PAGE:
In this way the project takes on a cinematographic dimension, and architecture finds itself with the difficult challenge of dominating it, incorporating an unlimited boundary into its design and, along with it, the vast number of sensations that this symbiosis might awaken in the user. The difficult task of the projectionist will be to dominate these sensations, controlling them or provoking them by opening up the limits of the architectural void to the landscape.

Many of us will certainly call to mind Frank Lloyd Wright’s “Fallingwater” as the archetype of a space that plays with the limits of the natural surroundings and incorporates them into its own universe with such a mastery that it not perceived or inhabited from within, but from outside. In other words, the maestro succeeds in producing his architecture from the exterior void, as if the design were the result of applying boundaries to the landscape and, from them, constructing the interior space, but with the peculiarity of keeping the usage and human scale under control. It is a process which is certainly the opposite of the norm, but which, in contrast to Sydney Opera House, is a transitive architectural style, allowing the enrichment of the interior as well as the exterior, creating a building with diffuse physical and spatial limits, and consequently camouflaged and integrated with its surroundings.

The fundamental question is: how much of this can we incorporate into our daily domestic architecture in order to make it more at one with the environment and with the essence of mankind?

Somos vacio.
We are void.

If we were able to take just a little from “Fallingwater” to use in every block of social housing we design, sited in urban districts, we would genuinely start to sow a seed of emotional sustainability and to think of architecture in terms of its interchange with a fluid exterior, thereby allowing its users to enjoy a more enriching design.

If we reverse the centripetal concept of housing currently used, whereby we create universes within four walls, disconnected from their surroundings, for users who end up withdrawn into isolated worlds; and if we also design looking towards the exterior, or from the surrounding environment looking towards the interior, seeking out a centripetal connection between the user and the reality that surrounds him, we will start to open up areas of increased commitment to a more humanist lifestyle that is in harmony with Mother Earth and the very nature of man.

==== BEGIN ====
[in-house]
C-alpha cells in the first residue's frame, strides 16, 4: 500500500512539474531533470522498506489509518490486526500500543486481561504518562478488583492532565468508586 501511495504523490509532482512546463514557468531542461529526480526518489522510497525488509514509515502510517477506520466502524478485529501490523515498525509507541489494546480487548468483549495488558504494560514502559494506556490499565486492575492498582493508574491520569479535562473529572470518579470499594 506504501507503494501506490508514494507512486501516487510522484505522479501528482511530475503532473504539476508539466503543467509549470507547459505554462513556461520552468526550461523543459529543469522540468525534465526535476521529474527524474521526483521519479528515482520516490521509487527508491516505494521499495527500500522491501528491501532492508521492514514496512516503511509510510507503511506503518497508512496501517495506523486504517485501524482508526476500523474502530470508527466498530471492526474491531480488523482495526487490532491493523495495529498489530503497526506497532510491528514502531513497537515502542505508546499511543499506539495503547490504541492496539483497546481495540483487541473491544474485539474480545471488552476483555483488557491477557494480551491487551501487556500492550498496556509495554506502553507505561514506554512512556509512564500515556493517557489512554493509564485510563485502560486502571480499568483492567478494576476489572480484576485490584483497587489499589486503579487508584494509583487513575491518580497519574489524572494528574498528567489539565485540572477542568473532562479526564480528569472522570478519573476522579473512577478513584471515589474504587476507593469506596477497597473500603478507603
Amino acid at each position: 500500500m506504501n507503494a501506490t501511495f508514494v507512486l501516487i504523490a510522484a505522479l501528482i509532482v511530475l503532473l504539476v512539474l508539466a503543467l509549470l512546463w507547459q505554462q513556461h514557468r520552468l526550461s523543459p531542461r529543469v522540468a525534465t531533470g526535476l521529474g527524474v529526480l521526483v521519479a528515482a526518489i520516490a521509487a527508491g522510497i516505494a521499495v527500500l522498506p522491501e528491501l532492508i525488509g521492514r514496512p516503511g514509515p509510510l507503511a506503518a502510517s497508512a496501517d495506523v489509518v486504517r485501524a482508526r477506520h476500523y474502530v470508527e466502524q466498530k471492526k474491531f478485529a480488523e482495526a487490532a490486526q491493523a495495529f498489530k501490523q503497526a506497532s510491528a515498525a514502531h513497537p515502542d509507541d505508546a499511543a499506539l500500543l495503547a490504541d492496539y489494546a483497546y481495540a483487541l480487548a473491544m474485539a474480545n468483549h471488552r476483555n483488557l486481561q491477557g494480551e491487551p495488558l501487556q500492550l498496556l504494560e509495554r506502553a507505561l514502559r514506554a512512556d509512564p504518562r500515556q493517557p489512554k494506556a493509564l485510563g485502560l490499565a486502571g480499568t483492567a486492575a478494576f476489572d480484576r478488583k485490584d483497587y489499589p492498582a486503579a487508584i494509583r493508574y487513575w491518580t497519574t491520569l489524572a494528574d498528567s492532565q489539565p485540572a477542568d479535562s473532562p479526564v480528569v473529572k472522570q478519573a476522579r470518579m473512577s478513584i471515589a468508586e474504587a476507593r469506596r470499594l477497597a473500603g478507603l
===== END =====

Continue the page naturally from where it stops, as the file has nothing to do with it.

The most direct consequence of this way of approaching a project will be the improvement of desolate urban areas which will also be enriched by the transitivity of their boundaries.

Sustainability and the green architectural projects that are so fashionable these days must not be energy-efficient boxes occupied by inefficient residents who aren’t committed to the same struggle to rationalise and humanise their lives. The basic function of architecture is not only to provide shelter and protection but also to show residents the way towards better harmony with the environment. This lesson can only be successful when it is present and involved in people’s daily domestic lives in their homes, workplaces and recreational areas.

When the most simple and overlooked of containers cease to be opaque, solid and closed boxes and are turned into premises with boundaries which are diffuse, tangential, overlapping or juxtaposed, which break up the interior space to allow it to flow and facilitate a more direct contact with our surroundings; it is then when architecture will have started to win the real battle of sustainability, the one that will make sustainable ourselves.

Whatever the reality, and whatever the type of architecture may be, all we need to do is look upwards to discover the boundless limits within reach of design.